One Percent

No folks, this is not about the “one percent” that Bernie Sanders complains about on a regular basis – I am not touching that one with a ten-foot pole.  I am arguably crazy, but not quite that crazy.

No, this is about the effect that only one percent could have.

To give credit where credit is due, this was partially inspired by a book my Aunt gave me called “The Four Signs of a Dynamic Catholic”.  The sub-title is “How Engaging 1% of Catholics Could Change the World.”

Great book actually – Catholic or not, the premises in that book could be applied in many, many places.

Hence, the inspiration for this writing.

On the surface, one percent is a very small amount.  One percent of a dollar is one penny, for example.  One percent on your test score will rarely make the difference between grade levels.  One percent longer on the massage table is probably not going to make you relax much more.

But in those examples, we are not applying something very important – what I refer to as the “Scale Factor”.  (I am not laying claim to this term, for the record – it’s just something I use when working with businesses)

What the (*#&$@!! do I mean by that?  Good question…glad you asked.

One percent of what only you do, may not seem like a lot, but add the two most important “scale factors”, time and quantity, and then it’s a different story.

This is not intended to be a math lesson, so don’t worry. Noodle this a bit.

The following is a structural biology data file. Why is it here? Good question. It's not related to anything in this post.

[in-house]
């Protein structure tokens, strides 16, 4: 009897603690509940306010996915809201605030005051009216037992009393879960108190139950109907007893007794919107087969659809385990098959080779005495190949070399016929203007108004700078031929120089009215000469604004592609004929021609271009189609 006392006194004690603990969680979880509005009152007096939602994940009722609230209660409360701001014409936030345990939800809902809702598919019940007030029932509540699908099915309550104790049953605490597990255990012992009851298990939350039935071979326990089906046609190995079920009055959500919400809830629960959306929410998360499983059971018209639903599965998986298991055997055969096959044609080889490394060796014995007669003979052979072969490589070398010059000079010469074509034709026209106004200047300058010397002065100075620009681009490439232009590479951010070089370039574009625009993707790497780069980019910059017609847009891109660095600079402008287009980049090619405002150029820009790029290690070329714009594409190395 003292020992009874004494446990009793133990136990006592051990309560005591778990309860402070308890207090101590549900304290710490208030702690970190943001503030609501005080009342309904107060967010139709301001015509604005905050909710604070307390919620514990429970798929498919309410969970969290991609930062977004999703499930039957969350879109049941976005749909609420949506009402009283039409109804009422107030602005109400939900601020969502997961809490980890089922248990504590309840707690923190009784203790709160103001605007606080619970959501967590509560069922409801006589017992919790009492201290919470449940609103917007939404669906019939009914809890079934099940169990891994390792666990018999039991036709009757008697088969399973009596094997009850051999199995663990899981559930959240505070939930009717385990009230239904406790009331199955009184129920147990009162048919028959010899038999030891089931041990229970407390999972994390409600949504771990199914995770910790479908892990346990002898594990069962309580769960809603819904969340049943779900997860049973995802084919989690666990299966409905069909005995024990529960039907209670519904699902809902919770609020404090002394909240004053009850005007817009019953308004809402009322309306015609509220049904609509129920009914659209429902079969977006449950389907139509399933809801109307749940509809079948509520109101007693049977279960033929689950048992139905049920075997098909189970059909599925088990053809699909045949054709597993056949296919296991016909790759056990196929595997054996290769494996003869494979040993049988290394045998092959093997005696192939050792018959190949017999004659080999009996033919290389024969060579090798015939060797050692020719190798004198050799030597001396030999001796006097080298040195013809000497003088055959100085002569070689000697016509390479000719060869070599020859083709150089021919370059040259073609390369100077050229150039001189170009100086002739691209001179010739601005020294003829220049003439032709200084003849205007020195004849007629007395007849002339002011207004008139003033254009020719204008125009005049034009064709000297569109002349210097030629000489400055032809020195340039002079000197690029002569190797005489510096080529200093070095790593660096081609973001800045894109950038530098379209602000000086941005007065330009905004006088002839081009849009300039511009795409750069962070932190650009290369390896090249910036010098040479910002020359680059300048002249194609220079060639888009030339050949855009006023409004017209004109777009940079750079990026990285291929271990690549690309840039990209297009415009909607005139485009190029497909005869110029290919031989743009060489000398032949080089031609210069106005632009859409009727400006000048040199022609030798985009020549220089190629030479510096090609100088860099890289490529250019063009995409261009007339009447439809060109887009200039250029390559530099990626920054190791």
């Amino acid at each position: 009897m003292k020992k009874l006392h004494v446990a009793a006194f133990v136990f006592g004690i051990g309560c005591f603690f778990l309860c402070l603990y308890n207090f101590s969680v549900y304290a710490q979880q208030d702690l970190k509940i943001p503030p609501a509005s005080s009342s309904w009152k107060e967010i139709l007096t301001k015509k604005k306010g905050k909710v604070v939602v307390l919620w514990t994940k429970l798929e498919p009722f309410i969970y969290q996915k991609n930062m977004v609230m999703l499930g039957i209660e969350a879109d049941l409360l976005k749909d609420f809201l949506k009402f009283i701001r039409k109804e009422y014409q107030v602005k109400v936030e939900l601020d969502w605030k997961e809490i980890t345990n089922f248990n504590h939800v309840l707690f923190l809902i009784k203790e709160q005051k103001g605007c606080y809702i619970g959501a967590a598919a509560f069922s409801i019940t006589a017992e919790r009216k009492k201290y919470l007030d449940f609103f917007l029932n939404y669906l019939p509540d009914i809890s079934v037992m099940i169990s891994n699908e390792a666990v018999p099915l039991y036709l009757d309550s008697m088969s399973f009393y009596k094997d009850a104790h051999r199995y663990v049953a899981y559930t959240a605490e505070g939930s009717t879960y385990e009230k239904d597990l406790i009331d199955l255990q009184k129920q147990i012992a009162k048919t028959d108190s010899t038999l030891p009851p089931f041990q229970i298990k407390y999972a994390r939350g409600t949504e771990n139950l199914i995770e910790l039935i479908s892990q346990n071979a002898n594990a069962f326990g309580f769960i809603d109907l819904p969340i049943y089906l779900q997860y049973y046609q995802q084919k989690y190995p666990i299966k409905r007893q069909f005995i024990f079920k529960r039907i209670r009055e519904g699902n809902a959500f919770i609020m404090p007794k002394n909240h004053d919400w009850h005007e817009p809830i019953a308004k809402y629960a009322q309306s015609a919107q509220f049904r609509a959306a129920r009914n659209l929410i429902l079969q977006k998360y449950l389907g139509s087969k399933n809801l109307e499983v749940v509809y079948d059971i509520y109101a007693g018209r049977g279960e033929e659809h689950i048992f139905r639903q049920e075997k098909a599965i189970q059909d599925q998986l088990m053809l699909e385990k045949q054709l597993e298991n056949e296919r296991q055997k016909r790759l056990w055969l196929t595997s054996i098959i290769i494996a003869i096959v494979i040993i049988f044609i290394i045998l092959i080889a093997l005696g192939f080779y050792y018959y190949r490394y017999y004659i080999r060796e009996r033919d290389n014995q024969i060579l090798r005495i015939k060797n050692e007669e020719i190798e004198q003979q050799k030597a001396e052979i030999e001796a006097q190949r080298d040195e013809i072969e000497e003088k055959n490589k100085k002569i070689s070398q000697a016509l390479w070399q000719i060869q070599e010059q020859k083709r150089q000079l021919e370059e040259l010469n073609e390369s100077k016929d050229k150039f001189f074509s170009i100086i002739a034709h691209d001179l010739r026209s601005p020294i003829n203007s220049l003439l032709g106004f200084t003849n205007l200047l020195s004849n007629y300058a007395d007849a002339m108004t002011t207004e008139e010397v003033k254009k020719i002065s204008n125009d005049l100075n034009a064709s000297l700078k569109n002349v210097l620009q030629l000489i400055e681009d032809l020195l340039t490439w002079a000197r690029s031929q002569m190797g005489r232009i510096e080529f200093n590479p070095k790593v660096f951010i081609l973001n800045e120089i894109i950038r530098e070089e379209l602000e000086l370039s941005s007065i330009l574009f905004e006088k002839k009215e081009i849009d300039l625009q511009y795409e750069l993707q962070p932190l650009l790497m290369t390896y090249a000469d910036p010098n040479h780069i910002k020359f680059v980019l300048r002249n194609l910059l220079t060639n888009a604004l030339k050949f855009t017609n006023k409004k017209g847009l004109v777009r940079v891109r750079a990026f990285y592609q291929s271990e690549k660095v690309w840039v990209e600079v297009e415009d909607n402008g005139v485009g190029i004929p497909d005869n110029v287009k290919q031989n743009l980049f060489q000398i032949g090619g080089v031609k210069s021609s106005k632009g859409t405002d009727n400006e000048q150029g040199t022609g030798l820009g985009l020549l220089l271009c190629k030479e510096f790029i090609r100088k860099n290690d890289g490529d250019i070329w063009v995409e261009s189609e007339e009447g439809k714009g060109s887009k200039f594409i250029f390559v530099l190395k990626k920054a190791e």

Picture a (city, state, county, etc) where:

  • One percent more people did charitable work
  • The people that already volunteer gave one percent more of their time
  • One percent of all their debt was retired
  • They all saved one percent more towards retirement
  • Everyone lost one percent of their body weight
  • All people donated one percent more of their income
  • There was a one percent increase in productivity
  • People were one percent happier

You get the point. Sounds pretty good with all those people right?

Now, add time to the equation!  So all of those things that improved by one percent – now they happen for X months/years.


Since I like data and numbers (I am a nerd that way), let me cite a couple very specific examples, using some real data, just for fun.  I will pick on the great (or not) State of Illinois, and use some national averages.  Here we go:

Example 1 – Volunteer Time

  • Illinois population is approximately 12,815,607 (per worldpopulationreview.com)
  • On average, 25.3% of people volunteer. They average 32.1 hours per person per year.

One Percent Difference

  • 128,156 more people are volunteering
  • 4,113,807 more volunteer hours from them
  • 1,040,793 more hours from the 25.3% that already volunteer
  • For a GRAND TOTAL of 5,154,600 volunteer hours – ANNUALLY

I’m sorry, but can you imagine what could happen with over 5 MILLION volunteer hours annually!?  I work with a lot of non-profits, and they pray every day for one percent more volunteer time!


Example 2 – Charitable Giving

  • Again, using Illinois, as of 2013 the amount of itemized charitable deductions was $7,817,776,000 (using urban.org site for this data)
  • One percent more of that is a cool $78,177,780

Not too shabby – an extra $78M to charitable organizations.  Lots of good can be done there.


OK, you are smart folks, I am not going to create 15 different examples here.  I think you get it.

BOTTOM LINE here folks, do not discount the difference that one percent can make.  Keep the “scale factor” in mind (I’ll make up some t-shirts for you, or a clever meme).  Here’s the formula:




Make it happen folks!!

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